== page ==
"default": {
      "debugTool": {
        "name": "snap",
        "releasePostDebugSession": false

      "target": {
        "name": "atmega328p",
        "variantName": "atmega328p-pu",
        "physicalInterface": "debug-wire",
        "disableDebugWirePreDisconnect": true

      "debugServer": {
        "name": "avr-gdb-rsp",
        "ipAddress": "",
        "port": "1442"

  "insight": {
    "enabled": true

My Debugging Process

This process is a bit sub-optimal as I want to demonstrate a process which uses a low-cost debugger (MPLAB Snap, $30) as compared to a professional debugging tool (Atmel ICE, $150). This means for the time being, there are some minor glitches.

1. Connect Snap to the Target

I used a AVR ISP Breadboard Adapter from Adafruit, which made the connection from the Snap SIL connector to the Uno much easier. Using the adapter, I connect 6 wires from the Snap to the breadboard like this:

Breadboard with Uno and Snap connected

Breadboard with Uno and Snap connected

Large Version to see detail

Wiring Details

Snap SIL Signal/Adapter Wire Color
1 NC none
2 VTG Red
3 GND Black
4 MISO Yellow
5 SCK Orange
6 RESET White
7 MOSI Green
8 NC none

Then connect the adapter to the Uno using a 2x3 ribbon cable.

2. Start bloom

You will want to start bloom before you start avr-gdb. Bloom doesn’t require a lot of attention, however, you will want to be able to view the window easily, as it will indicate if the connection with the target is broken.

bloom # in project folder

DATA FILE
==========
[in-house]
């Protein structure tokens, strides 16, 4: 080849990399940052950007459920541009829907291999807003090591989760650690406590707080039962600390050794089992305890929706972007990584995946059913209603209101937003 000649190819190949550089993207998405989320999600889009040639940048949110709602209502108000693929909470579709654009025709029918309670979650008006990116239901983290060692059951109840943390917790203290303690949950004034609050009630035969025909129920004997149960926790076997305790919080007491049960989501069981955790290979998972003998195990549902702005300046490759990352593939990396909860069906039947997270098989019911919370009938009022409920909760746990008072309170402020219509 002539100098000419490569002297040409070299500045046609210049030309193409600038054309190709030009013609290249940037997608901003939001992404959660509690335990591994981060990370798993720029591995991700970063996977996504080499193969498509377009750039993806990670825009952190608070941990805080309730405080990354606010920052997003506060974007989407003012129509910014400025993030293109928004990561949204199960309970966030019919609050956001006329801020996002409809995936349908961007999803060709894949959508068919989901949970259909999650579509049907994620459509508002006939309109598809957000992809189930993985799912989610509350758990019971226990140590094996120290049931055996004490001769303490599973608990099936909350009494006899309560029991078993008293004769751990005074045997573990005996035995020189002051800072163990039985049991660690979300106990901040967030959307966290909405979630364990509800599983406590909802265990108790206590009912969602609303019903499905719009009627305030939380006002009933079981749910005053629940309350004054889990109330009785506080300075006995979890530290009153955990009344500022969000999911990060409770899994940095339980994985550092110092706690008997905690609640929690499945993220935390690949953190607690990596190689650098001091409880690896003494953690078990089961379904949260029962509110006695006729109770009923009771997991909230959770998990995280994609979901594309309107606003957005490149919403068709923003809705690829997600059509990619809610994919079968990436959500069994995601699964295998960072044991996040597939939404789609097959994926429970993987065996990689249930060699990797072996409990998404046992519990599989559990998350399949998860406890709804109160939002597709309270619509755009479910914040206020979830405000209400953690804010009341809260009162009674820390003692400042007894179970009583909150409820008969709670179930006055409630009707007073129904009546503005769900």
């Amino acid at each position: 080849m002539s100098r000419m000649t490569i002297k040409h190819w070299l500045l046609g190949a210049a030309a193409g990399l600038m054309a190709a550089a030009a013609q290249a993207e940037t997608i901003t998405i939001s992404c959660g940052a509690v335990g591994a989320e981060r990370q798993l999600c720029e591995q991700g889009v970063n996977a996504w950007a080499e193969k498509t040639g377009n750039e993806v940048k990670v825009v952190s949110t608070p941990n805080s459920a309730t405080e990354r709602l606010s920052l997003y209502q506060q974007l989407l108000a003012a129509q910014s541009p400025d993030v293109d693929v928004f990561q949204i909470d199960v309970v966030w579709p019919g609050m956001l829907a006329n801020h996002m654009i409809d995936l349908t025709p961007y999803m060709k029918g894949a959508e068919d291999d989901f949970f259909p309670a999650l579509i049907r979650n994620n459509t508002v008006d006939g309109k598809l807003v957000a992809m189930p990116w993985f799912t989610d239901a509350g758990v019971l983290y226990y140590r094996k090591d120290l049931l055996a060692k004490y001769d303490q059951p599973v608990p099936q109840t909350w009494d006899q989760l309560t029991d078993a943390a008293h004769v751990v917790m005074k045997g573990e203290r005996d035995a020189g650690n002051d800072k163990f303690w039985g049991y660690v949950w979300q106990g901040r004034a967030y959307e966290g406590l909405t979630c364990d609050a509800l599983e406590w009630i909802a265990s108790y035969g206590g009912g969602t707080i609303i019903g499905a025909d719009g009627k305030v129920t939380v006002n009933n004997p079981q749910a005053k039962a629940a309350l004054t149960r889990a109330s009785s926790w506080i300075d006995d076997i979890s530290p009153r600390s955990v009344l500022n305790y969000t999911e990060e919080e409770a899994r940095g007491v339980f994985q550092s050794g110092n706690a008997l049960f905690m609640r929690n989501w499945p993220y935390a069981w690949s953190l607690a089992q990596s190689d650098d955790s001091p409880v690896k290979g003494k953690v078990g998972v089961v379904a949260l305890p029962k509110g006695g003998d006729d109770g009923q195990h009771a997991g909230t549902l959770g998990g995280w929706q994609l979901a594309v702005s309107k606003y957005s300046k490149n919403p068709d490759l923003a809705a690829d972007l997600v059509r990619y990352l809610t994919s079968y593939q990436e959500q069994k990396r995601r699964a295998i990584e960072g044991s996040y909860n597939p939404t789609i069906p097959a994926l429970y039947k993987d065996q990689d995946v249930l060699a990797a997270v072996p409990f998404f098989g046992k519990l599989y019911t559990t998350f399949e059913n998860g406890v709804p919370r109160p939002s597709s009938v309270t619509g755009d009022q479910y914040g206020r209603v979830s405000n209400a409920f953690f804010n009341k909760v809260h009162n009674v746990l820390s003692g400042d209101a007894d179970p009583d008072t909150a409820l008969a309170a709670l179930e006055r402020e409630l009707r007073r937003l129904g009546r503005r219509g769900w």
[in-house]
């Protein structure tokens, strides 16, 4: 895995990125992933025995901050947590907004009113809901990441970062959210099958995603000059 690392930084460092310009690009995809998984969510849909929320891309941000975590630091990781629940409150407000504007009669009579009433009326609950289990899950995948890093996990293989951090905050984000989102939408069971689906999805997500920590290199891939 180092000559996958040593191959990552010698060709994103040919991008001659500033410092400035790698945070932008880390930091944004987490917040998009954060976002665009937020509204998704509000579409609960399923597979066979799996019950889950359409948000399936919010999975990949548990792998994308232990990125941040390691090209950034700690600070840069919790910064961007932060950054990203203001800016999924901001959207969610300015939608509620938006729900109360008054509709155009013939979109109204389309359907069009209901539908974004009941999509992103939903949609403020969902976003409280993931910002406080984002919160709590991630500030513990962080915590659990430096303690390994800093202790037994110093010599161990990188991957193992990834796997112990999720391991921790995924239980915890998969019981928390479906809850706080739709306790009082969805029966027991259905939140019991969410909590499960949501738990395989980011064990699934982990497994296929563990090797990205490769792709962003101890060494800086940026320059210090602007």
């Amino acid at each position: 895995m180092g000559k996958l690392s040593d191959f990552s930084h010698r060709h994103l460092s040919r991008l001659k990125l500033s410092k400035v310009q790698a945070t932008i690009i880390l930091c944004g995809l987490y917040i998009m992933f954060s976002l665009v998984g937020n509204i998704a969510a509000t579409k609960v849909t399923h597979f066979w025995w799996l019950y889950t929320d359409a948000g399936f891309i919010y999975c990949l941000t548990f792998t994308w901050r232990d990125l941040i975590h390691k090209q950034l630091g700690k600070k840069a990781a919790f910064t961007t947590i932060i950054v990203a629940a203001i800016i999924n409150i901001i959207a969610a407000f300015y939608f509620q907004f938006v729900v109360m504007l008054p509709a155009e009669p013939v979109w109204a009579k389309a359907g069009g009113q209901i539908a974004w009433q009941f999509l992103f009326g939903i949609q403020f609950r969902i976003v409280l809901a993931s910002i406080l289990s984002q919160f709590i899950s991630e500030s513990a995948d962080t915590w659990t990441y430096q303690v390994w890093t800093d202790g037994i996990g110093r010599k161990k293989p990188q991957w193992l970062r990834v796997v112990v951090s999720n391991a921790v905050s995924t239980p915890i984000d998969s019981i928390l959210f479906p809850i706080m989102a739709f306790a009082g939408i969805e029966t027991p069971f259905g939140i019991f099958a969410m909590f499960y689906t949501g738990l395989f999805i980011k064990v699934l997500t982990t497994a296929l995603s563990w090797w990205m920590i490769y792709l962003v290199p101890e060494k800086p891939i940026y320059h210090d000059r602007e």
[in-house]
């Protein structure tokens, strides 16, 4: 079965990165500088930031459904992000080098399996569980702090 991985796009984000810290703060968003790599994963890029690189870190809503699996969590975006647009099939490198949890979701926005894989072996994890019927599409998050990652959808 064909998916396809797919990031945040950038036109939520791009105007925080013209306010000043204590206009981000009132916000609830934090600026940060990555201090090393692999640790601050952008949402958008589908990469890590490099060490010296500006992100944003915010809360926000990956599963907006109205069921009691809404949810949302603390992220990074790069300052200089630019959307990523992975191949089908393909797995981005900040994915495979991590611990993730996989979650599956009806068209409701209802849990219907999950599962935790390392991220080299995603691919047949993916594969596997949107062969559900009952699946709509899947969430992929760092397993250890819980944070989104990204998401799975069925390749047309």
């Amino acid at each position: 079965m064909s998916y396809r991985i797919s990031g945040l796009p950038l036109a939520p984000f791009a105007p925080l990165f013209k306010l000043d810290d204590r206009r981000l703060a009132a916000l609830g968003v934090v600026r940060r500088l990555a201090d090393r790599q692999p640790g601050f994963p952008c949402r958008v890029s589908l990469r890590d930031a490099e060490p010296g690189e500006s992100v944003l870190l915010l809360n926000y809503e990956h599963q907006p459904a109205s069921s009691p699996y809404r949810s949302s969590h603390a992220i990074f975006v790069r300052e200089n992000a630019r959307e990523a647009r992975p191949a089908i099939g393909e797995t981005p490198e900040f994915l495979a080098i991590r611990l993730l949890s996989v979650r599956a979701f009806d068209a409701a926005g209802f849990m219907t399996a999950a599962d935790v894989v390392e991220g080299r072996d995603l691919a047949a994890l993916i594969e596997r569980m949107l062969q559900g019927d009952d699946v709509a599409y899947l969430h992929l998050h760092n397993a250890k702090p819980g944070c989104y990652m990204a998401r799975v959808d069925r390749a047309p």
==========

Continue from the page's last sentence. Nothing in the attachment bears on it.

3. Run avr-gdb using –tui

In the main window, preferably full-height, in the same folder as your makefile and source. Using the option –tui, provides a decent two window display of your code and commands. Its not an IDE, however, its sufficient for my purposes.:

avr-gdb --tui
# answer y to query as to loading symbol file
# to show the main function in the top window
l main
# to begin running the program
# to stop execution
# to set a breakpoint
br functionname | lineno
# to show values of variables etc
disp variablename

4. When you want to upload code

Here’s what it becomes a bit laborious. The process to upload code is this:

  1. Close bloom and avr-gdb
  2. make all_clean && make flash_snap
  3. Cycle power
  4. Open bloom and avr-gdb and begin to debug anew

To ease cycling power, I connect both the Uno and the Snap to a powered USB hub with a switch.

Example Display

Inital *avr-gdb* --tui screen using Bloom

Inital *avr-gdb* --tui screen using Bloom

Large Version to see detail

Setup Memory Regions

In the new release 0.5, Insight added the ability to display values in memory. A great feature of this ability is to allocate memory, assigning names and types to specific locations in memory. This makes it easy to understand the values in memory and eases determining if they are correct.

To allocate memory follow the image steps below:

  1. In avr-gdb, make sure execution has been stopped and you are at the (gdb) prompt, also Insight will indicate Stopped in the lower left-hand corner.
  2. Click on the first icon, the Tool Tip will say “Manager Memory Regions”
  3. A new window will appear, click on the "+" to create a new memory region. A short drop down will appear, click on the top line “Focused Region” (not shown.)
  4. Enter a name for the region, typically it will be the variable you wish to identify by name.
  5. Enter the specific location for the variable. This you will need to determine via your .map file or other means.
  6. Click OK to complete.
  7. View your memory regions as shown. In this view, I created a region for each element of the struct.
    Setup Memory Regions in Insight

    Setup Memory Regions in Insight

Large Version to see detail